Fun, sun and plenty of golf to be had in Orlando - NBC Sports

Fun, sun and plenty of golf to be had in Orlando
Top-flight golf courses and resorts easy to find among theme parks
Courtesy of Disney
The famous Mickey Mouse bunker guards the sixth green on Disney's Magnolia Golf Course.
March 22, 2011, 5:03 pm

If there's one thing that drives golf rounds more than warm sunshine, it's tourism, and you'd be hard pressed to find a golf destination with a more prolific combo of the two than Orlando.

Although Walt Disney World is the catalyst for tourism in Central Florida, Orlando's portfolio of approximately 150 golf courses does its part. And it's not just visitors who play golf here; many of the world's best pros call Orlando home, including Tiger Woods, Arnold Palmer and Annika Sorenstam.

The general theme in Orlando is resort golf, meaning courses are part of a hotel or housing development. Resort courses are characterized by forgiving fairways, big greens and young trees, with difficulty in the form of lakes and bunkers.

The climate is generally warm and humid, with two distinct seasons. June through September is hot and rainy while October through May is balmier, with less rain. As you might expect, golf and hotel rates are highest in the dry season whereas deals are easy to find during summer months.

Here is a rundown of the top places to stay and play in Orlando:

Orlando has the most hotels and the second-most hotel rooms in the country (after Las Vegas). The huge supply is due not only to booming tourist attractions Walt Disney World, Universal Orlando and Sea World, but also the Orange County Convention Center, which draws thousands of business travelers to the area each year.

If you're in town mainly for golf and you're looking to keep a low profile, then consider the 70-room Bay Hill Club & Lodge, which has a private, country club feel. The golf course, which is open only to club members and overnight guests, is highly regarded, serving as annual host of the PGA Tour's Arnold Palmer Invitational. Though Bay Hill is less than a 20-minute drive from Disney, its location within an exclusive neighborhood protects it from the hustle and bustle.

At the south end of Orlando's I-4 corridor is Omni Orlando Resort at ChampionsGate, another hotel that's more for golfers than theme park-goers. This 16-story, 720-room hotel stands tall amid two 18-hole golf courses and a nine-hole lighted par-3 course. ChampionsGate also serves as world headquarters of the David Leadbetter Golf Academy.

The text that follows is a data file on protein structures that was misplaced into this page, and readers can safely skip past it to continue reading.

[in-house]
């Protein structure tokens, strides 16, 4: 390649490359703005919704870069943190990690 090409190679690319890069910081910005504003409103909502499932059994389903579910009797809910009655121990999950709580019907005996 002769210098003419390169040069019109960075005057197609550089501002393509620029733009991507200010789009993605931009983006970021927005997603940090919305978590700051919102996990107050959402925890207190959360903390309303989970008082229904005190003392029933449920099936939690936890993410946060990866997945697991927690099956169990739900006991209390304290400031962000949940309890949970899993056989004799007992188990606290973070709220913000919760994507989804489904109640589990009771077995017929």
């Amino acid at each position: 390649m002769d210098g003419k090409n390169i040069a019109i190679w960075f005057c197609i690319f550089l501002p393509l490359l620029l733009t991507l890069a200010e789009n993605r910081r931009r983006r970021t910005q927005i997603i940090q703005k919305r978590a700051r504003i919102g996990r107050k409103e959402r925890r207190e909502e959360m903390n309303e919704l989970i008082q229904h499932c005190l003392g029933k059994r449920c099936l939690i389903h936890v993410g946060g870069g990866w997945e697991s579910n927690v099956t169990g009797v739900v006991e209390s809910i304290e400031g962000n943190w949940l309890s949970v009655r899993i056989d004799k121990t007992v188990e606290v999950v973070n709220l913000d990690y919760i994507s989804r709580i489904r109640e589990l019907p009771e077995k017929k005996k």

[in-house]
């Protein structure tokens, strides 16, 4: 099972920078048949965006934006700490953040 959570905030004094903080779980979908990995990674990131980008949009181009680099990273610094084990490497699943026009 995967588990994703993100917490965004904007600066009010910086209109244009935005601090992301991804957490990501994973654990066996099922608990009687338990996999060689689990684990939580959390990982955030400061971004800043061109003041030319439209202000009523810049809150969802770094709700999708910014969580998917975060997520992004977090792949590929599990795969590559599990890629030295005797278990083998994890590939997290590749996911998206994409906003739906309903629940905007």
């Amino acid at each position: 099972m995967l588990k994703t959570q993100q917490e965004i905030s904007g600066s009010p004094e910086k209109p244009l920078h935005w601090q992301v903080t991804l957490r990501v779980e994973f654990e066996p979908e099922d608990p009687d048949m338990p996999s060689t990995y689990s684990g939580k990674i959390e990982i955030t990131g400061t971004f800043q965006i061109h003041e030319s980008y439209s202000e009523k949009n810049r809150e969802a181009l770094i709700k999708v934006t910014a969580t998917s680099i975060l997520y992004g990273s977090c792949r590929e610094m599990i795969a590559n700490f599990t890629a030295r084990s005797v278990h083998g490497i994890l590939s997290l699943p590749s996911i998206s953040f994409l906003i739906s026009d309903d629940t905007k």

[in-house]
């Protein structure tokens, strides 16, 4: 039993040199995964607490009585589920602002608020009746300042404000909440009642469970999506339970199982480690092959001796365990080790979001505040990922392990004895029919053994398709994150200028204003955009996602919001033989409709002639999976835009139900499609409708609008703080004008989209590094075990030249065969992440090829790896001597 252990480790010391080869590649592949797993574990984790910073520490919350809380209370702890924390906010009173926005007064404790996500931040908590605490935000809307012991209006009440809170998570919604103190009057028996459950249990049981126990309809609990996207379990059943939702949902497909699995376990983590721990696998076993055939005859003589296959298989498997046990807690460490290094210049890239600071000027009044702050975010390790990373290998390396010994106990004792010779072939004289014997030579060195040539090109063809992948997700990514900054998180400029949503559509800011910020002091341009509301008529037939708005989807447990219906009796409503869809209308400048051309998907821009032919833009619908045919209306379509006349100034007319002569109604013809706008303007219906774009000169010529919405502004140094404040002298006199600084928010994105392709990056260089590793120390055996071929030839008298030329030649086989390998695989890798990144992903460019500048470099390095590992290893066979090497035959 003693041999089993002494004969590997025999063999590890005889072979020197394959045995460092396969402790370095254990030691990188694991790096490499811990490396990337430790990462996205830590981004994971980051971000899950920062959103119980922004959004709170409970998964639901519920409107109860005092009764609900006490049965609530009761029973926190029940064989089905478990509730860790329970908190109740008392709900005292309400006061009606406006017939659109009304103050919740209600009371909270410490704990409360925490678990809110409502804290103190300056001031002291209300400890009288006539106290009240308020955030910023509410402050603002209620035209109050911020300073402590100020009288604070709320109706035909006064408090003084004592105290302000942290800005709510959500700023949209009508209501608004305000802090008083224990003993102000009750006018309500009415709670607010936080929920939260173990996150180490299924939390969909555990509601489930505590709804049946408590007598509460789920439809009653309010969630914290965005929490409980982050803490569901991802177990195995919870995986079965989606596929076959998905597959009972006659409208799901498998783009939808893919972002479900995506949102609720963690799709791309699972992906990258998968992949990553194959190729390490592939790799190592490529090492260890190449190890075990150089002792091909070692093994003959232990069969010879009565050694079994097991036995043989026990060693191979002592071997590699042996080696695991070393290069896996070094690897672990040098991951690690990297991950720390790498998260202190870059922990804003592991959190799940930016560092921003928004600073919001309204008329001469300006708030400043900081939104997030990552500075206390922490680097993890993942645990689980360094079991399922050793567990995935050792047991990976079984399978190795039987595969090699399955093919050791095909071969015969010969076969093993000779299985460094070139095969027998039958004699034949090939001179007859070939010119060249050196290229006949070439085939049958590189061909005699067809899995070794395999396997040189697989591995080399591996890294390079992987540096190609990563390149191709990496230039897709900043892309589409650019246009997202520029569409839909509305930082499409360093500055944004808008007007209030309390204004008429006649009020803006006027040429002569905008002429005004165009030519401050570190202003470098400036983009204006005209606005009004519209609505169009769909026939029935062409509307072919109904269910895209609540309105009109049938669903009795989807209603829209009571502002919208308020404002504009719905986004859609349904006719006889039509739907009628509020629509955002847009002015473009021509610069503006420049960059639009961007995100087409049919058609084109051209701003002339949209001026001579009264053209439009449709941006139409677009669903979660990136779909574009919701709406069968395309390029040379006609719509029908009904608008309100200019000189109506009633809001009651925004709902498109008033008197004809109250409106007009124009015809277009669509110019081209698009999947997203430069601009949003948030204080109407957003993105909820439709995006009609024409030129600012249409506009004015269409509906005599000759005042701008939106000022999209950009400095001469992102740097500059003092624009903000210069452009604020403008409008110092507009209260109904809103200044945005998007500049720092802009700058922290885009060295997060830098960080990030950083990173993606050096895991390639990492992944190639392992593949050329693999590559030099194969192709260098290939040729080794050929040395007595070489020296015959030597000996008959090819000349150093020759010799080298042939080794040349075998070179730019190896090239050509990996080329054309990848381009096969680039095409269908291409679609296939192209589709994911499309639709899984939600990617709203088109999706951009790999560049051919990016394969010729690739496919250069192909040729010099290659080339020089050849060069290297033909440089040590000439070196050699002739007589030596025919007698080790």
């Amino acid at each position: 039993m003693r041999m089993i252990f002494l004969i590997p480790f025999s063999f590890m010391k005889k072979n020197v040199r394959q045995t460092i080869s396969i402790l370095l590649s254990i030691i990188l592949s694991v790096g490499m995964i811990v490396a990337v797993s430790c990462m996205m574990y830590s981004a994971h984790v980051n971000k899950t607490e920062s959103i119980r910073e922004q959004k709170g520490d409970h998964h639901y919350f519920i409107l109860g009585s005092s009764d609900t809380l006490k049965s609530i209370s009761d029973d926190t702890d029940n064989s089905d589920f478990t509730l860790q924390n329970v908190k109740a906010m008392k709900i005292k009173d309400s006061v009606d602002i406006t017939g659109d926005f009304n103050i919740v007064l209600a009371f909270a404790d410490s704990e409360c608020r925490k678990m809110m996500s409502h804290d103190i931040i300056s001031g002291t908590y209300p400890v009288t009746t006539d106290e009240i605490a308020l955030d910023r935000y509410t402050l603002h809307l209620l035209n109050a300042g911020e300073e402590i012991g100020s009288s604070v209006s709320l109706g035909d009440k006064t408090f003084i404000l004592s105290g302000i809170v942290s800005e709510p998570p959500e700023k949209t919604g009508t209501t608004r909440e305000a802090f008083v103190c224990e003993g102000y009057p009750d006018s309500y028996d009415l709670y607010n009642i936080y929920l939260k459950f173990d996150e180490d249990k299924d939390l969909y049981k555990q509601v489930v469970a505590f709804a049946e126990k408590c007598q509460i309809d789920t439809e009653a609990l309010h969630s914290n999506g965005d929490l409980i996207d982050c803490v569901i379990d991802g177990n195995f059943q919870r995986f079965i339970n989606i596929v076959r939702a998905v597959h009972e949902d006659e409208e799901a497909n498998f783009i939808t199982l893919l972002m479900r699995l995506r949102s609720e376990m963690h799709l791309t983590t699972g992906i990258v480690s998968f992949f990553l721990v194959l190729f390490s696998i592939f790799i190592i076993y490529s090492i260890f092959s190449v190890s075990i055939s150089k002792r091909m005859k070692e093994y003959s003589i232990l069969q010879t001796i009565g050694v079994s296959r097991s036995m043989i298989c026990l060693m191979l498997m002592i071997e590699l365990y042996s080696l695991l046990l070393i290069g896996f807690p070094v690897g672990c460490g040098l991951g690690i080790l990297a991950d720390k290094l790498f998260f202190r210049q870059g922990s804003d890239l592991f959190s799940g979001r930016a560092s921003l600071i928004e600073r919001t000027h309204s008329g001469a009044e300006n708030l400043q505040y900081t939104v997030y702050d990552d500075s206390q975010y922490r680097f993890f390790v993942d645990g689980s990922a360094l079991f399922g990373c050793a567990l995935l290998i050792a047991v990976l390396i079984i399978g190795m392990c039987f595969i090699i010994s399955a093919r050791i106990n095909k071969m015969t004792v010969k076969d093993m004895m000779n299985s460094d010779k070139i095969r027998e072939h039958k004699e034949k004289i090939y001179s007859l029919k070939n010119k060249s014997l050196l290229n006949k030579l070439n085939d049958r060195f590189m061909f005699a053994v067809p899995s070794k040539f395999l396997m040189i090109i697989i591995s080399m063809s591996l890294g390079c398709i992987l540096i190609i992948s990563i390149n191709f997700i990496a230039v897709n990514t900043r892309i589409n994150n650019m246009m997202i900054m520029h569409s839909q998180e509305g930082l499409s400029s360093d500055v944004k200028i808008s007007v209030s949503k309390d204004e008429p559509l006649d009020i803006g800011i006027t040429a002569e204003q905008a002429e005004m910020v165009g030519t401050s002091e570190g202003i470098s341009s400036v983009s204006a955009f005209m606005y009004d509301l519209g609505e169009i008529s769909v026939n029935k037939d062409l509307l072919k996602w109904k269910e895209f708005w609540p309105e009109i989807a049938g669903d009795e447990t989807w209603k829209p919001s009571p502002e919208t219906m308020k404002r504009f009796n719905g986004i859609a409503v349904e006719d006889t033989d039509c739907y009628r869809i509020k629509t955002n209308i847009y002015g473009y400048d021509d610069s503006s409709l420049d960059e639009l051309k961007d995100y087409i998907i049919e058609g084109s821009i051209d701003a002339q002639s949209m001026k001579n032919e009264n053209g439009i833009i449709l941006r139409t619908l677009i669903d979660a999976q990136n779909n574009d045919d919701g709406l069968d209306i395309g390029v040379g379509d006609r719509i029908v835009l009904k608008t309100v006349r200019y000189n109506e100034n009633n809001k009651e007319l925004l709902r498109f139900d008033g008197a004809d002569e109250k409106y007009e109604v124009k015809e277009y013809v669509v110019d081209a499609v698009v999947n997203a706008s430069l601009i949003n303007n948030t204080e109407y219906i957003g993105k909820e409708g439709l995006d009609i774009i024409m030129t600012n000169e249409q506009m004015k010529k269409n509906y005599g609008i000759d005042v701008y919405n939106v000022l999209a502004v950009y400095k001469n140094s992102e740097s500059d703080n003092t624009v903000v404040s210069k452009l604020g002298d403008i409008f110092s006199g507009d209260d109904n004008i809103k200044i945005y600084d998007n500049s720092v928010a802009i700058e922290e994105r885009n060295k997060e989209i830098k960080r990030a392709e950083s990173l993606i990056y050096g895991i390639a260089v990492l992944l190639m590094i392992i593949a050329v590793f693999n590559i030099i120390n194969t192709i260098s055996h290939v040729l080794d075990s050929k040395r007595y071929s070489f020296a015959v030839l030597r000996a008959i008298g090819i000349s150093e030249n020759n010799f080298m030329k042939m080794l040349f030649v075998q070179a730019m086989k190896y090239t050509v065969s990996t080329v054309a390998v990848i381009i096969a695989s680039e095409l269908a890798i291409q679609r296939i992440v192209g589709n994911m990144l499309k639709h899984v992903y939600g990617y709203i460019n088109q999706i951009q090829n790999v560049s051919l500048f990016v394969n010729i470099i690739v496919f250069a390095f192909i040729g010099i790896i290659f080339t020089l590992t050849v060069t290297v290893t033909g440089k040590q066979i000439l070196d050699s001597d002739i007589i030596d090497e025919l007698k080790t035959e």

For a high-end option in the heart of Disney, check out Orlando's finest hotel, the Waldorf Astoria Orlando. With elegant decor and devoted staff, it features all the sophistication of the New York original, and it's a mere five-minute drive from any of the Disney theme parks. The adjoining Waldorf-Astoria Golf Club is classically designed and expertly maintained.

With 150 golf courses you might expect wide variety in style, but Orlando's inland location and low-lying topography put limitations on even the most creative golf course architects. The biggest draw here is the sunshine, and if you can brave the summer heat you'll be rewarded with steep discounts.

Bay Hill Club & Lodge is one of the area's best courses. Owned by golf legend and local resident Arnold Palmer, Bay Hill has a distinct country club feel because it essentially is one - only club members and guests of the adjoining Lodge are permitted access.

Arnold Palmer Design reconstructed the course in 2008, flashing bunker faces higher to make them more visible. In addition, greens were flattened to allow for more pin placements close to the jagged rock-lined lakes that are Bay Hill's signature.

If you hear Mickey calling your name, there's plenty of golf in the heart of Disney, most notably the four Disney courses.

Opened in 1971, Disney's Magnolia course was Orlando's first true resort play. Forty years later it's still one of the area's most popular layouts. But don't let the resort tag fool you, Magnolia's thick trees, deep bunkers and tricky greens give it plenty of bite. Stretching to 7,500 yards when it hosts the PGA Tour's Children's Miracle Network Classic, it's easily the longest of the four Disney courses.

In addition to Magnolia, Disney's Palm golf course serves as co-host of the CMN Classic, and the more forgiving layout succumbs to low scores by the world's best. The Lake Buena Vista course and Osprey Ridge course round out the golf offerings at Disney.

Just east of Disney are two solid stand-alone courses with well-known designers. The first is Celebration Golf Club, which is nestled within the affluent and quaint Celebration neighborhood and was designed by the father-son team of Robert Trent Jones and Robert Trent Jones, Jr. The other is Falcon's Fire G.C., the first Rees Jones design in Orlando, which recently reopened after a renovation that improved its greens.

If you're a diehard looking for a 36-hole day, some of the best multi-course facilities in Orlando include ChampionsGate and its two links style layouts, International and National. Orange County National has two 18-hole courses, Crooked Cat and Panther Lake, which have teamed to host the final stage of PGA Tour Q School.

For a family-friendly resort golf experience check out Orange Lake Resort, which, in addition to condo-style accommodations, has two 18-hole courses - the Legends and Reserve - as well as two nine-hole, par-3 courses.

Closer to downtown Orlando is the well-maintained parkland layout Metrowest Golf Club, and Orlando's first golf course, the historic Dubsdread Golf Course.

For the best chance of avoiding the tourist crowd, check out the Johnny Miller-designed Harmony Golf Preserve, the semi-private Windermere Country Club or the competitively priced Hunter's Creek Golf Course.

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